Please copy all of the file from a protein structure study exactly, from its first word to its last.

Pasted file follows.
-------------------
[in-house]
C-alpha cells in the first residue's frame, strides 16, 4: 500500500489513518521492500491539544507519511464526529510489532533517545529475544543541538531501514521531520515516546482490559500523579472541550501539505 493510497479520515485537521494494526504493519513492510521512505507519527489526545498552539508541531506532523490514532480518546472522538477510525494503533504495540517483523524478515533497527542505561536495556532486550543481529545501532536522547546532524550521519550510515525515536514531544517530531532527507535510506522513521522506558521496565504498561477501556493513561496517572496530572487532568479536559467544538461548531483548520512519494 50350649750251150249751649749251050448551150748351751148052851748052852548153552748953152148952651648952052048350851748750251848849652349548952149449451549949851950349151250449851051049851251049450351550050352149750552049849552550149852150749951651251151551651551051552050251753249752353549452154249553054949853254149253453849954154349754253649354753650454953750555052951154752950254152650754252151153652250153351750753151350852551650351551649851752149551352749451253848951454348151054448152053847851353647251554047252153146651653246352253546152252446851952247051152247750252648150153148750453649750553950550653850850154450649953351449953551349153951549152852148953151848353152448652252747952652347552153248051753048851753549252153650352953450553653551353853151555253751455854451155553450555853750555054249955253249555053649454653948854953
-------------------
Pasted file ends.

[in-house]
C-alpha cells in the first residue's frame, strides 16, 4: 500500500489513518521492500491539544507519511464526529510489532533517545529475544543541538531501514521531520515516546482490559500523579472541550501539505 493510497479520515485537521494494526504493519513492510521512505507519527489526545498552539508541531506532523490514532480518546472522538477510525494503533504495540517483523524478515533497527542505561536495556532486550543481529545501532536522547546532524550521519550510515525515536514531544517530531532527507535510506522513521522506558521496565504498561477501556493513561496517572496530572487532568479536559467544538461548531483548520512519494 50350649750251150249751649749251050448551150748351751148052851748052852548153552748953152148952651648952052048350851748750251848849652349548952149449451549949851950349151250449851051049851251049450351550050352149750552049849552550149852150749951651251151551651551051552050251753249752353549452154249553054949853254149253453849954154349754253649354753650454953750555052951154752950254152650754252151153652250153351750753151350852551650351551649851752149551352749451253848951454348151054448152053847851353647251554047252153146651653246352253546152252446851952247051152247750252648150153148750453649750553950550653850850154450649953351449953551349153951549152852148953151848353152448652252747952652347552153248051753048851753549252153650352953450553653551353853151555253751455854451155553450555853750555054249955253249555053649454653948854953